In its initial brief, Petitioner argued, inter alia, that the Fifth Circuit's rule, requiring proof of loss causation at the class certification stage in order to invoke the fraud-on-the-market presumption of reliance set forth in Basic Inc. v. Levinson, 485 U.S. 224 (1988), violated Basic, other Supreme Court jurisprudence, and Rule 23 of the Federal Rules of Civil Procedure.11 Among other arguments, Petitioner reasoned that Basic was violated by the imposition by the Fifth Circuit of the additional and substantial prerequisite of a showing of loss causation in addition to the factors set forth in Basic for the application of the fraud-on-the-market presumption.12 Additionally, Petitioner argued that Basic stands for the proposition that the presumption is rebuttable at trial, not at the class certification stage.13
In response, the Halliburton Defendants, now Respondents, rejected the Petitioner's characterization of Fifth Circuit precedent, arguing that it was "incorrect" to assert that the Fifth Circuit "require[ed] plaintiffs to prove the merits of 'loss causation' as a prerequisite to class certification," and distinguishing "loss causation" from "price impact," while acknowledging overlap between the two.14 Respondents then argued, among other things, that a recent decision by the Seventh Circuit rejecting consideration of price impact at the class certification, and that the rebuttable presumption of reliance set forth in Basic could be rebutted at the class certification stage.15
Respondents also argued that they had presented evidence below allegedly demonstrating that Halliburton's alleged misrepresentations did not affect the market price.16 Accordingly, in Respondents' view, they had properly overcome the rebuttable presumption of reliance under the fraud-on-the-market theory set forth in Basic by "sever[ing] the link between Halliburton's alleged misrepresentations and that market price."17
In its reply brief, Petitioner emphasized that the Fifth Circuit itself acknowledges that it requires proof of loss causation, and does so as part of a "merit inquiry" at the class certification stage, while attacking Respondents' "revisionism."18 Petitioner also argued that the Fifth Circuit did not simply allow defendants to make a rebuttal showing, but affirmatively placed the burden on the plaintiff in the first instance.19 Petitioner concluded that "because the issue of loss causation is a merits issue common to the class, it was wrong to use it to deny class certification under Rule 23."20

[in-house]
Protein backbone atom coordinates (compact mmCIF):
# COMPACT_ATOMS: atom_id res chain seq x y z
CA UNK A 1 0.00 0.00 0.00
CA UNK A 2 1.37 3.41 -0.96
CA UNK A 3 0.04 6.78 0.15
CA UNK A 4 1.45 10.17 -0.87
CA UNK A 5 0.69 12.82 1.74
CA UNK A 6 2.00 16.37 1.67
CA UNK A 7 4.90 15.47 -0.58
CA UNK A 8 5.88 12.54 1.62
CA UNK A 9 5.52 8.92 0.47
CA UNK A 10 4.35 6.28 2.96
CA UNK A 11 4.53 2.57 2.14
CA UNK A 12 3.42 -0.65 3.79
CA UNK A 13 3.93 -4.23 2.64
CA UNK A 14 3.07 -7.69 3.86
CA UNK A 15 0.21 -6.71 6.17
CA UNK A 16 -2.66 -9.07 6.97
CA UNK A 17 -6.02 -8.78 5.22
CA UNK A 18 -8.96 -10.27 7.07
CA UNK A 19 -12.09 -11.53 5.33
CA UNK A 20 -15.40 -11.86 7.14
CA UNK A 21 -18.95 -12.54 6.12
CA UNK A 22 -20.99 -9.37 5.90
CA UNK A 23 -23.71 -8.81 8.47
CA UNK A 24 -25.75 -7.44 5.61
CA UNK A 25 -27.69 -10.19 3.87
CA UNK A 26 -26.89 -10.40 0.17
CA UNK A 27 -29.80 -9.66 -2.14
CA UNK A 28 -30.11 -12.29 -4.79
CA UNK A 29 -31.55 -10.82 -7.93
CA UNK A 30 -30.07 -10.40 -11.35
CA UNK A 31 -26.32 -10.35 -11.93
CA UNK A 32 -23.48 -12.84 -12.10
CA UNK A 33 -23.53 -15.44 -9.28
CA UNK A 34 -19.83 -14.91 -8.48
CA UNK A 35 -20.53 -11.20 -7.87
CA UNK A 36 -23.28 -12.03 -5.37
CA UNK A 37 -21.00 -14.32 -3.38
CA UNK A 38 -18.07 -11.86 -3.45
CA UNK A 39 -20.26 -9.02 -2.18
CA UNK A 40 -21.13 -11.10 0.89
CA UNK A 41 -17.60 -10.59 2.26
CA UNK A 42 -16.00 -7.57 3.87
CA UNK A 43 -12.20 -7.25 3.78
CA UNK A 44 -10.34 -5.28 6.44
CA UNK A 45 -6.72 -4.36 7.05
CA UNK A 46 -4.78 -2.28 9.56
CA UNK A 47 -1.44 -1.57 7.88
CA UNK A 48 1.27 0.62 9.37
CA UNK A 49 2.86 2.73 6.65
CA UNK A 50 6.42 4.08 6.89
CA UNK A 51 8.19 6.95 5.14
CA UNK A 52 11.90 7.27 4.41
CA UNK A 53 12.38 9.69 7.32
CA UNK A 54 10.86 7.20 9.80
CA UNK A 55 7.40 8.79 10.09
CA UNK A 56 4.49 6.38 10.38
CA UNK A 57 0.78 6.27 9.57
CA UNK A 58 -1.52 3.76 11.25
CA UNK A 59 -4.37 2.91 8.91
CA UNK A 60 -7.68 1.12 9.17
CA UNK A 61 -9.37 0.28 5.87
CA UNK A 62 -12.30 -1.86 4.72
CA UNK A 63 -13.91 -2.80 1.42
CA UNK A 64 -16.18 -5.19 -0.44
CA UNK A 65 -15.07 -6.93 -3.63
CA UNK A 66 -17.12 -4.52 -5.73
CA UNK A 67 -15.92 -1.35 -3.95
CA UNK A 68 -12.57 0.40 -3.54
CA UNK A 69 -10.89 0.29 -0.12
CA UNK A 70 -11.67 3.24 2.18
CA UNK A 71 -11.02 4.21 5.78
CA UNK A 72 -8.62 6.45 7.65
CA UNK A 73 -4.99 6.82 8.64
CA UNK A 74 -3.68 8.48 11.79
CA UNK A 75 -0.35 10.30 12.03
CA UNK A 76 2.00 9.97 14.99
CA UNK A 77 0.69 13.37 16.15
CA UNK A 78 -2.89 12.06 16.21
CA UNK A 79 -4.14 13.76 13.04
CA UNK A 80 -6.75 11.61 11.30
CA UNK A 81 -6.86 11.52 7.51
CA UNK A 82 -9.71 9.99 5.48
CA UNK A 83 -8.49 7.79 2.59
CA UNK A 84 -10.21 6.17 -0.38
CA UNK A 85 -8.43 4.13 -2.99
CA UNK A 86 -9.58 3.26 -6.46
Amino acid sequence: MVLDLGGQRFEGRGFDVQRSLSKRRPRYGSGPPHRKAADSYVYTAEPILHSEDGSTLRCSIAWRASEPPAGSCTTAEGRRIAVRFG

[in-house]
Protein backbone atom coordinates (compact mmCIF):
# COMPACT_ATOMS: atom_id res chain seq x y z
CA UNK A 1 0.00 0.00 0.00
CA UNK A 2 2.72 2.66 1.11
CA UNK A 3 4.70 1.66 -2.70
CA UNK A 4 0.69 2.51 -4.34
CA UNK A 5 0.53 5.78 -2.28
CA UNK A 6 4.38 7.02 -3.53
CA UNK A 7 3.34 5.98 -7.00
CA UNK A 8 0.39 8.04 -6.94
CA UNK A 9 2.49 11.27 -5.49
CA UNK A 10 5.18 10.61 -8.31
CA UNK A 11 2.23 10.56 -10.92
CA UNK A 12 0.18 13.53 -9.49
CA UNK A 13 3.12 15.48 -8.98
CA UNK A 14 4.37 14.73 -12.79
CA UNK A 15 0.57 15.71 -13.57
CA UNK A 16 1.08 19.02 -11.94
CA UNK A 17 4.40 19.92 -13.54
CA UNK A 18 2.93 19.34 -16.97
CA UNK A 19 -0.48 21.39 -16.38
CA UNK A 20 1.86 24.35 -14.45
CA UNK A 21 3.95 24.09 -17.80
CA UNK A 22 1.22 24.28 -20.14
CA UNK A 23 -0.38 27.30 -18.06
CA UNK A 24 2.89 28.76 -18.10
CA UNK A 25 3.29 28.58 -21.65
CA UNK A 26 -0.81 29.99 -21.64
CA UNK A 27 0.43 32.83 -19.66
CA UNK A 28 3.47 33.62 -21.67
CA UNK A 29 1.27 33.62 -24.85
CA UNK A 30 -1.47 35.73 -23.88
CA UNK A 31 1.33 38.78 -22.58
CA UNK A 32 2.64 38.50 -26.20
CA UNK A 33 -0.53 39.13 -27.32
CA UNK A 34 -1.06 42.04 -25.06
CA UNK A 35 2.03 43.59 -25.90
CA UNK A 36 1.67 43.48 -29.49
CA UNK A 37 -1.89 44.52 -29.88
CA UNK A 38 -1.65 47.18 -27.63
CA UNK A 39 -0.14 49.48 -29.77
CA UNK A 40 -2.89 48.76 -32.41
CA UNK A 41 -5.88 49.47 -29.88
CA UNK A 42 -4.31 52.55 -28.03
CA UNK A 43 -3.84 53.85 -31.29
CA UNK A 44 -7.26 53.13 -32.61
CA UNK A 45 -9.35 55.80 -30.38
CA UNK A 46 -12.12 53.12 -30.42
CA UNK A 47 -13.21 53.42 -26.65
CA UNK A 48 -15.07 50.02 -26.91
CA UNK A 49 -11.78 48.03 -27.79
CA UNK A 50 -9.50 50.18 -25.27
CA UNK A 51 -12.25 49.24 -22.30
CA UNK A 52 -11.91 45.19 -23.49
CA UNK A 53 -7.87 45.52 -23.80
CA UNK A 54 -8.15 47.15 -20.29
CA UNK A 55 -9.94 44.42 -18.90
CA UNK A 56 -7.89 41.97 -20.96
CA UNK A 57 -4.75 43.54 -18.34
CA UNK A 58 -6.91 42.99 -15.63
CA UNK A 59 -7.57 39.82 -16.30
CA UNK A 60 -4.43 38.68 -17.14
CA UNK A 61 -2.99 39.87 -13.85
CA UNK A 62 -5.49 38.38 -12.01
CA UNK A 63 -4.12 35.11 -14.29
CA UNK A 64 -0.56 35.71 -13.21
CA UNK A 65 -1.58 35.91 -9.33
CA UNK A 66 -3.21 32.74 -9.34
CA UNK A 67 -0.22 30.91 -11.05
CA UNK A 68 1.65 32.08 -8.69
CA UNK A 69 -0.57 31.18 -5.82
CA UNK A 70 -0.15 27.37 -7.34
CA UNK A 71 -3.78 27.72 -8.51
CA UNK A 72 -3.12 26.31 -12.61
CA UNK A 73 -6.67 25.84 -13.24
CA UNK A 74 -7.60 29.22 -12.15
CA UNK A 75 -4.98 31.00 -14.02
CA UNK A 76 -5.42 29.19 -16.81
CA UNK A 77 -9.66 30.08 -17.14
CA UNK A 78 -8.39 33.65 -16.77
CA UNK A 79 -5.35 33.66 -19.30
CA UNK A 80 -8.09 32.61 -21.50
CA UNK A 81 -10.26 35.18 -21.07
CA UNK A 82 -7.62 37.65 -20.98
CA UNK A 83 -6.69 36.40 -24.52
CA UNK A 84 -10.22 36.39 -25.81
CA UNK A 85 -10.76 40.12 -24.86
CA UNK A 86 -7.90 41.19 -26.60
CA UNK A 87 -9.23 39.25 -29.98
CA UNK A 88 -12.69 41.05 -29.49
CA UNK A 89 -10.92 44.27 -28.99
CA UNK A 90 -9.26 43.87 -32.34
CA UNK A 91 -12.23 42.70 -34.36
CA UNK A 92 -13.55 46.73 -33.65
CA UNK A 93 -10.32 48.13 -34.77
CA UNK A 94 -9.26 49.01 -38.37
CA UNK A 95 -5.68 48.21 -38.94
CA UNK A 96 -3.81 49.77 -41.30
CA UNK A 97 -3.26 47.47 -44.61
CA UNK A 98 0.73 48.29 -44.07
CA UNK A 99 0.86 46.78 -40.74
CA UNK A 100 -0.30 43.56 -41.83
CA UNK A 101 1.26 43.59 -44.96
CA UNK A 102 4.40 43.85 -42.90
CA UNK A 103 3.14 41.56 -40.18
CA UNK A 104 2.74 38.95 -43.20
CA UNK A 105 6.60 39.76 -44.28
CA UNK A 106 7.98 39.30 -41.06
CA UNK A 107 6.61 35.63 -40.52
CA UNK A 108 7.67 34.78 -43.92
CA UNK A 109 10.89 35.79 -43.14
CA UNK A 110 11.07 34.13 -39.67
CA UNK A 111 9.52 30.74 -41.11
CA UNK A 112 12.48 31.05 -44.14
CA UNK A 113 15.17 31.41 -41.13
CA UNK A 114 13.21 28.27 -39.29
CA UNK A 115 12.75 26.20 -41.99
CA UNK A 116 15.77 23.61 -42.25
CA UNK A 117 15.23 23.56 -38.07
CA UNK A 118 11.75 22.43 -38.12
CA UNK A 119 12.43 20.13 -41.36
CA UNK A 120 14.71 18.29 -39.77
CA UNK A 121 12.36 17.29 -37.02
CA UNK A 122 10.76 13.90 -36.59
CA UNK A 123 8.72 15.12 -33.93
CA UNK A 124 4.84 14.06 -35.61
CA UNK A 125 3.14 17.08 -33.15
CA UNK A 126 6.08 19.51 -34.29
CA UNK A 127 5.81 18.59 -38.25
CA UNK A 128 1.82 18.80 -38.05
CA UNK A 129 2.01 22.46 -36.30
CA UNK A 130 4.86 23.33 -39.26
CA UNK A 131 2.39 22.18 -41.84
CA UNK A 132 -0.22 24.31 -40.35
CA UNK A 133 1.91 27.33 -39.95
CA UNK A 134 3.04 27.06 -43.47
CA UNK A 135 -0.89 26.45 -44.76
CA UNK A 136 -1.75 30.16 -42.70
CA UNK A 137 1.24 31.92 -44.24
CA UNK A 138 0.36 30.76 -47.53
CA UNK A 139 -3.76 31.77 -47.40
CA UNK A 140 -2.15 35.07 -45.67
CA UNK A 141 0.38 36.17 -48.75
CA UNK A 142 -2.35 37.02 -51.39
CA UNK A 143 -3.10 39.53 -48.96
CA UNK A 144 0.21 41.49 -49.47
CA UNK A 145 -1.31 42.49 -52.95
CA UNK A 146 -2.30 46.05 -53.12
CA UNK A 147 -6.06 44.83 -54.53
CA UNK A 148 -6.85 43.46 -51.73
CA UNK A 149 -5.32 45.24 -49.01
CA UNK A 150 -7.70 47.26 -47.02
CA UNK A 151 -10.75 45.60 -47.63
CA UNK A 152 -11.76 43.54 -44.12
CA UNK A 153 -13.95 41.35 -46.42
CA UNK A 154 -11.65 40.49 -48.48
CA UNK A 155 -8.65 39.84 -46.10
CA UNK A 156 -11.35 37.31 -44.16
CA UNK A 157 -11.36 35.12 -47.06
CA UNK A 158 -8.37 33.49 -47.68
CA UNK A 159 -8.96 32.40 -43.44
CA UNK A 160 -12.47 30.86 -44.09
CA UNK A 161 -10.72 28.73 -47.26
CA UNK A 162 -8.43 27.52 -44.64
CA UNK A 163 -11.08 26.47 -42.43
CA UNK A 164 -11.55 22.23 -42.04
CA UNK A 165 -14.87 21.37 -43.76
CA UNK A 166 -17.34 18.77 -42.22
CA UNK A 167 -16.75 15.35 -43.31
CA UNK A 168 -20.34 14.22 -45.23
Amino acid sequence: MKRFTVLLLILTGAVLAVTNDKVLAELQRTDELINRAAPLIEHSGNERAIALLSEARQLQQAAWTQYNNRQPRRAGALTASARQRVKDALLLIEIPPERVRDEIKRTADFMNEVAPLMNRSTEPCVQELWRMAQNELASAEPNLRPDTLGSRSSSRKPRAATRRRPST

1. The Court granted a petition for a writ of certiorari in Erica P. John Fund, Inc. v. Halliburton Co., which stems from a decision of the Fifth Circuit Court of Appeals affirming the District Court for the Northern District of Texas' denial of class certification. See Archdiocese of Milwaukee Supporting Fund, Inc. v. Halliburton Co., No. 3:02-CV-1152-M, 2008 WL 4791492 (N.D. Tex. Nov. 4, 2008), aff'd, 597 F.3d 330 (5th Cir. 2010).
2. Archdiocese of Milwaukee Supporting Fund v. Halliburton Co., 597 F.3d 330, 334 (5th Cir. 2010).
4. Under the fraud-on-the-market theory, it is assumed that in an efficient, well-developed market all public information about a company is known to the market and reflected in the stock price. When a company makes material misrepresentations about its business, it may be presumed that a person who buys the company's stock relied on the false information. The stockholder then suffers losses if the falsity becomes known and the stock declines in price. The response of the market to the correction proves the effect of the false information and measures the stockholder's loss. 597 F.3d at 334.
5. 2008 WL 4791492, at *2.
6. 597 F.3d at 334.
7. 2008 WL 4791492, at *2.
8. Id. at *20.
9. 597 F.3d at 334 n.2.
10. Id. at 339-44.
11. Brief of Petitioner, 2011 WL 704667, at *3, (U.S. Feb. 22, 2011).
12. Id. at * 27.
13. Id. at *45-46.
14. Brief for Respondents, 2011 WL 1149040, at *17-18 (U.S. Mar. 24, 2011).
15. Id. at *27-30.
16. Id. at *23-24.
17. Id. at *23.
18. Reply Brief for Petitioner, at 1-3 (U.S. Apr. 18, 2011) (at the time of publication, the Westlaw version of the Reply Brief was not available).
19. Id. at 14.
20. Id. at 24-25This article is designed to give general information on the developments covered, not to serve as legal advice related to specific situations or as a legal opinion. Counsel should be consulted for legal advice.